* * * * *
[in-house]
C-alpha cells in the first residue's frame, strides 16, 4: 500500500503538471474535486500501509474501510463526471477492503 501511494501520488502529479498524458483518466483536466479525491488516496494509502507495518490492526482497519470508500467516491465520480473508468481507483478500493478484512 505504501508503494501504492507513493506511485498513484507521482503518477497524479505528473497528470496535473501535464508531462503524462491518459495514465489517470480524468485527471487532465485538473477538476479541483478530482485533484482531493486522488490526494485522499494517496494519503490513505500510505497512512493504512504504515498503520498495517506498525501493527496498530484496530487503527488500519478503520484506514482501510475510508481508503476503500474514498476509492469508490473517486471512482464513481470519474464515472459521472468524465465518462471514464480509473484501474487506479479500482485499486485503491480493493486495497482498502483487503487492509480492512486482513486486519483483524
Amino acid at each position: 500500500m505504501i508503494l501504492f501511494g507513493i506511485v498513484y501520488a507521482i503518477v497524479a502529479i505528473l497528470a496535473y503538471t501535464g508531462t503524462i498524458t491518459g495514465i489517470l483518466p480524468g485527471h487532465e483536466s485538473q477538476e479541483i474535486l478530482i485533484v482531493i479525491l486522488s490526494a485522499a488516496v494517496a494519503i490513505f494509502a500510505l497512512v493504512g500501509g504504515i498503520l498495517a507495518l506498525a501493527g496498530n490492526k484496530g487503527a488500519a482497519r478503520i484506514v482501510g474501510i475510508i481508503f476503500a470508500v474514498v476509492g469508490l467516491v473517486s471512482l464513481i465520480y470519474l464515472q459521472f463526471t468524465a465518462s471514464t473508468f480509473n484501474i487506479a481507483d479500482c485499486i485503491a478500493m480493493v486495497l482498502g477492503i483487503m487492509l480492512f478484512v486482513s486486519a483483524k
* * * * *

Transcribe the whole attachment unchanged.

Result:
[in-house]
C-alpha cells in the first residue's frame, strides 16, 4: 500500500503538471474535486500501509474501510463526471477492503 501511494501520488502529479498524458483518466483536466479525491488516496494509502507495518490492526482497519470508500467516491465520480473508468481507483478500493478484512 505504501508503494501504492507513493506511485498513484507521482503518477497524479505528473497528470496535473501535464508531462503524462491518459495514465489517470480524468485527471487532465485538473477538476479541483478530482485533484482531493486522488490526494485522499494517496494519503490513505500510505497512512493504512504504515498503520498495517506498525501493527496498530484496530487503527488500519478503520484506514482501510475510508481508503476503500474514498476509492469508490473517486471512482464513481470519474464515472459521472468524465465518462471514464480509473484501474487506479479500482485499486485503491480493493486495497482498502483487503487492509480492512486482513486486519483483524
Amino acid at each position: 500500500m505504501i508503494l501504492f501511494g507513493i506511485v498513484y501520488a507521482i503518477v497524479a502529479i505528473l497528470a496535473y503538471t501535464g508531462t503524462i498524458t491518459g495514465i489517470l483518466p480524468g485527471h487532465e483536466s485538473q477538476e479541483i474535486l478530482i485533484v482531493i479525491l486522488s490526494a485522499a488516496v494517496a494519503i490513505f494509502a500510505l497512512v493504512g500501509g504504515i498503520l498495517a507495518l506498525a501493527g496498530n490492526k484496530g487503527a488500519a482497519r478503520i484506514v482501510g474501510i475510508i481508503f476503500a470508500v474514498v476509492g469508490l467516491v473517486s471512482l464513481i465520480y470519474l464515472q459521472f463526471t468524465a465518462s471514464t473508468f480509473n484501474i487506479a481507483d479500482c485499486i485503491a478500493m480493493v486495497l482498502g477492503i483487503m487492509l480492512f478484512v486482513s486486519a483483524k